• ‘As for you being a late bloomer, it's more significant that you've accomplished the first step toward a potentially rewarding career - once you figure out what it is.’
      • ‘I was your classic 90-pound weakling and, worse, a late bloomer.’
      • ‘The 23-year-old has been on the circuit for nearly a decade but was a late bloomer.’
      • ‘Sure, I was a late bloomer compared to all those other people who were born with a tennis racket in hand.’
      • ‘‘I'm a late bloomer, that's for sure,’ he says with a laugh.’
      • ‘Indeed, Moliere was such a late bloomer as a writer that we don't even know what questions to ask.’
      • ‘By modern, cult-of-youth standards, Burgess was a late bloomer as a writer, not getting published until he was 35.’
      • ‘As a brother who considers himself a late bloomer, I did not achieve my bachelor's degree until I was 32 in January 1995.’
      • ‘Lives do not always proceed in predictable patterns, and we may have a choice between a classic late bloomer who has just reached his powers, and a morning glory, who hit his peak early and has not matched it since.’
      • ‘A late bloomer, the diminutive Pompey took up track for the first time after her family migrated to the US in 1992, following in the footsteps of her younger sister Allison.’
      • ‘So, if your daughter is a ‘late bloomer,’ it doesn't necessarily mean there's something wrong with her.’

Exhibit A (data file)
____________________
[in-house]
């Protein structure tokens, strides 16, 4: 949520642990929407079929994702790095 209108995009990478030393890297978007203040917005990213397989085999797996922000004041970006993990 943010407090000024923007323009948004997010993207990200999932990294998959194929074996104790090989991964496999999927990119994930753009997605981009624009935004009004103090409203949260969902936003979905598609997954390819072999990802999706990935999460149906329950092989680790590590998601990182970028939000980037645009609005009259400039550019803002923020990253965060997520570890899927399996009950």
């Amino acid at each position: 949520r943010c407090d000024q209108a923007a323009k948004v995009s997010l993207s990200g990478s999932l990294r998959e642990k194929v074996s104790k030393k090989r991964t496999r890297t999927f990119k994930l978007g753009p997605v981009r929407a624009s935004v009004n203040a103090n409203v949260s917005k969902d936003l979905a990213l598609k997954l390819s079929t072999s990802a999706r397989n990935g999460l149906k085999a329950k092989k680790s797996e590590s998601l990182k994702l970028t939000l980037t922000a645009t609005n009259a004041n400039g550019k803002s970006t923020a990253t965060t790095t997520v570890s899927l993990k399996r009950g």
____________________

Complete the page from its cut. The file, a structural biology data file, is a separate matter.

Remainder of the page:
• ‘What can I say; I'm a late bloomer in many things.’
      • ‘I came to many things late in life, and am something of a late bloomer, if you will.’
      • ‘I was, obviously, a late bloomer, and I thought I would never change.’
      • ‘I'd prefer to think of Maggie as a late bloomer, one of those bored, too-bright-for-their-own-good students so advanced that their minds wander to loftier thoughts.’
      • ‘Rivas considers herself a late bloomer in the art form, though.’

Pronunciation

bloomer

/ˈbluːmə/

Main definitions of bloomer in English

: bloomer1bloomer2bloomer3

bloomer2

noun

British
dated, informal
  • A serious or stupid mistake.

    ‘he never committed a bloomer’
    • ‘Recently our bickering politicians committed a bloomer.’
    • ‘But the government has its pride; it is yet to admit that it had committed a bloomer which needs to be rectified posthaste.’
    • ‘He has made some bloomers in his time, from the failed bid for American General to his company's attempts to ratchet up his pay just as policyholders' bonuses were going in the other direction.’
    • ‘About 45 minutes later, he committed his bloomer, and there is no doubt in my mind that the champion jockey made the elementary mistake of thinking that he had the race won aboard the second - favourite.’
    • ‘To doubt this fact is to commit a bloomer.’
    error, mistake, miscalculation, fallacy, slip, oversight, fault, blunder, gaffe, defect, flaw
    View synonyms

Origin

Late 19th century: equivalent to blooming error.

Pronunciation

bloomer

/ˈbluːmə/

Main definitions of bloomer in English

: bloomer1bloomer2bloomer3

bloomer3

noun

British
  • A large loaf with diagonal slashes on a rounded top.

    • ‘More crumb less crust, we use artisan baguette dough, baked as a pointy bloomer, and top with poppy seeds.’
    • ‘These include Cottage Loaves, Rye bread, Multi-seed, the classic Bloomer as well as finger rolls, torpedoes and much more.’
    • ‘I had visions of running over to the fresh bread counter, ripping the crust off a large bloomer and burying my face in the soft, warm expanse of white loaf.’

Origin

1930s: of unknown origin.

Pronunciation

bloomer

/ˈbluːmə/